Epilogue: Some Personal Reflections

Shunryu Suzuki Transcript

I am so glad to see you again. Although I have only been gone two weeks, it seems a much longer time. Saturday and Sunday I led a two-day sesshin in Northampton. On Thursday I gave lectures at Smith College. I went to New York and saw many people. At the Community Church I gave a lecture, and there were seven hundred people in the audience. I was rather amazed. I could not start my lecture because people were constantly coming in; we had to wait until all of them were seated. I laughed; they must have thought D. T. Suzuki was speaking.

I saw many people and many business men who were interested in Zen. I am quite sure that we can pay for the Tassajara land, but that is not what concerns me so much. I feel a big responsibility in managing the temple and organizing our practice in that monastery. To establish right practice in America is the most important point. Although we are paying a lot of money for the land, we do not gain anything. We are not so much interested in the ownership of the land, but in practicing our way as we want to practice it. To do so, in this situation a lot of money must be paid. It can't be helped.

The land itself belongs to heaven and earth. No one can possess it. Everything is in flowing change; nothing exists but momentarily in its present form and color. There is nothing to be possessed in this world of constant change. One thing flows into another and cannot be grasped. Before the rain stops we hear the bird; even under the heavy snow we see snowdrops and some growth coming up. In the East I saw rhubarb already. In Japan, late in the spring, we eat cucumber. In this way, everything is changing, and sometimes it is nice to feel the change of things. But if we realize what we are doing in this evanescent life, we become rather ashamed of ourselves. In this changing life, we cannot repeat the same thing again. If we miss this moment, we become older.

At Eiheiji we have general house cleaning on each third and eighth day of the months: the third, eighth, thirteenth, eighteenth, twenty-third, twenty-eighth. These days are for cleaning. After cleaning our rooms and corridors, we put on clean white tabis (Japanese slippers), and form a row on each side of the passage in front of the zendo. As soon as we make two perfect rows the abbot of Eiheiji comes. He is now ninety-four years old. He appears with a stick, and we hear it thumping along the corridors all the way from his room. It may take more than fifteen minutes for him to come down to the zendo. He comes slowly, and we hear the sound of the stick while we are waiting. When at last he stands in front of us, this gatha (a kind of short poem) is recited. It says, "Since our great sage Buddha passed away, already nearly two thousand four hundred and fifty years have gone by. If today passes, our life will become shorter. We are like fish in a small pond. In its true sense, there cannot be any worldly pleasure in life. We must study more. Our practice should be like a man with his head on fire, trying to extinguish the fire."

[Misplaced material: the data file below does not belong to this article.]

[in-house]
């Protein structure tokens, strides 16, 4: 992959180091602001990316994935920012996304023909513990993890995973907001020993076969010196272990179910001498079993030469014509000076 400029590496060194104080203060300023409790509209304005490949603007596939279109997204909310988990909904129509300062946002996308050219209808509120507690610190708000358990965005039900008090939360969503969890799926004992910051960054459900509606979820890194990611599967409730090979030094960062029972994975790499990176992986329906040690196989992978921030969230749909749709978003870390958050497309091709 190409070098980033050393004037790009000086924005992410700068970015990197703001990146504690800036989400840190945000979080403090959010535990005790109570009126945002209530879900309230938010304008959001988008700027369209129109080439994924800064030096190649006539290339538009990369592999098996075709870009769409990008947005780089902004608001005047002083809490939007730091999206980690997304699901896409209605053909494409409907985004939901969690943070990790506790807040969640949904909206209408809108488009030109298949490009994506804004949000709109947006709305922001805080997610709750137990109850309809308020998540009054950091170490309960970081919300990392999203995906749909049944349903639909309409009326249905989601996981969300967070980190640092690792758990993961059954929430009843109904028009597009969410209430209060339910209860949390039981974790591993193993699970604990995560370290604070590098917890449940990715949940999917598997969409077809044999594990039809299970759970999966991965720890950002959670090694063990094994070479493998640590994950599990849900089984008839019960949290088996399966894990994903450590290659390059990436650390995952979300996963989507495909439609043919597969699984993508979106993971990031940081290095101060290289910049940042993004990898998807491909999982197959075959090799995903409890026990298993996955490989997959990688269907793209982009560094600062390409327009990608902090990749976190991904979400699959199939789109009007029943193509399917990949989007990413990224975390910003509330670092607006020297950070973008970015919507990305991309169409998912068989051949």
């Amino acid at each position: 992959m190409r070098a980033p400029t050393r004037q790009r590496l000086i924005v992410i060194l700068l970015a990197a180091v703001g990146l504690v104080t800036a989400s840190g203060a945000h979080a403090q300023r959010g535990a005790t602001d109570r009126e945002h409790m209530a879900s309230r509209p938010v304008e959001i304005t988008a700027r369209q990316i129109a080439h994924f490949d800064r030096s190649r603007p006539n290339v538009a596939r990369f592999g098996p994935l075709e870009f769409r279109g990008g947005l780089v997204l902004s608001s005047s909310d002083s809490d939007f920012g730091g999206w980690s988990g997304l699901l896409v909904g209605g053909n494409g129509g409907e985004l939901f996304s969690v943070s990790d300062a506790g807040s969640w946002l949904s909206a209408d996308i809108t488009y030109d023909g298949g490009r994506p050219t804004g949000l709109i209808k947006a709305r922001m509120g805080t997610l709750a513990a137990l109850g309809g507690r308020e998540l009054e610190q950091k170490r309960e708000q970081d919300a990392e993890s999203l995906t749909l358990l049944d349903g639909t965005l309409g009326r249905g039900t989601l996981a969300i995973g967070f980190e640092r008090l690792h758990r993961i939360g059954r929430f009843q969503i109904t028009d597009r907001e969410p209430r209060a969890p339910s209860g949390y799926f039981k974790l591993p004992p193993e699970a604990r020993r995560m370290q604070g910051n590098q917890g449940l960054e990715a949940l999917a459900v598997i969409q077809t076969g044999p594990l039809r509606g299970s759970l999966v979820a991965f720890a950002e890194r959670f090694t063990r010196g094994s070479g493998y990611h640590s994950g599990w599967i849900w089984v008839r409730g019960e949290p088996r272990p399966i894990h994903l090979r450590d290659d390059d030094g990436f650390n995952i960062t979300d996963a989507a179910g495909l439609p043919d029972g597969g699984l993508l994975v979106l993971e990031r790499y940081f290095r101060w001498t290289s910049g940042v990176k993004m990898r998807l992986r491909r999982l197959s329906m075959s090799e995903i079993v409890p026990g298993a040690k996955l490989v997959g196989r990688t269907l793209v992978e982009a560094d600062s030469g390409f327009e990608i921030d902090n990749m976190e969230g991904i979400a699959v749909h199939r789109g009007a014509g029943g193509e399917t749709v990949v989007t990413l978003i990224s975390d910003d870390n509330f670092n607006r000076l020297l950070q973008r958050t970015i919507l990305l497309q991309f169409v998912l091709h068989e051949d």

That was the most impressive moment of the day for me. We cleaned our rooms very hard. This is the way we should practice zazen. When our practice is based on this kind of understanding of life, that practice is pure practice, untainted by any gaining idea.

Someone told me that soon, fifty percent of our population will be under twenty-five years of age. Fifty percent of the people under twenty-five! I think a big change will come in our society. This is the time when we should think more about what we should do. But before we do something, or before we think something, we should reflect on our life in the most strict way. If we are not strict enough with ourselves, what we do, what we think, and what we hope will not work. We should not be too optimistic or too pessimistic. How we understand the truth that everything changes is the most important point. We should study this truth from various sides and in various ways. To study this truth is to be faithful to the teaching, and to be faithful to our life.

When I was coming back from the East in the plane I sat near a young boy in a Navy uniform and his mother. After talking with her boy the mother felt very sad; she didn't know what to say, so she just covered her face with a newspaper and tried to sleep. But I don't think she was sleeping. Her boy was quite a skinny boy, and his belt was too large for him. He kept tapping his hand with the end of his belt. I could not say anything. I tried to say something to him, but I had no words. This kind of thing happens all over. Last night I visited a Japanese family who lost their boy in Vietnam. Yesterday I saw a girl who was talking about the Vietnam policy with endless tears in her eyes. She works in a book store, and she said many books on Zen and yoga are stolen, so she was told to be careful. But she thinks that the books are taken because many people want to read something which will help them understand the great problems of life. Something should be done about the world's critical great problems. But we should avoid a hasty understanding of these problems. Before we think, before we act, we should reflect more about our human life. This is the most important point, I think. And it is the first step into the study of Buddhism.
A previously lost lecture from draft ms for ZMBM titled Beginner's Mind sent March, 2015 by Daya Goldschlag. To see PDF with editing marks go to www.shunryusuzuki.com/suzuki/transcripts-pdf/zmbm/ZenMindDraft_Epilogue.pdf.

File name: 67-03-00: Epilogue: Some Personal Reflections Zen Mind, Beginner's Mind, p. 255, This draft chapter was replaced in the published version. [Probably San Francisco]

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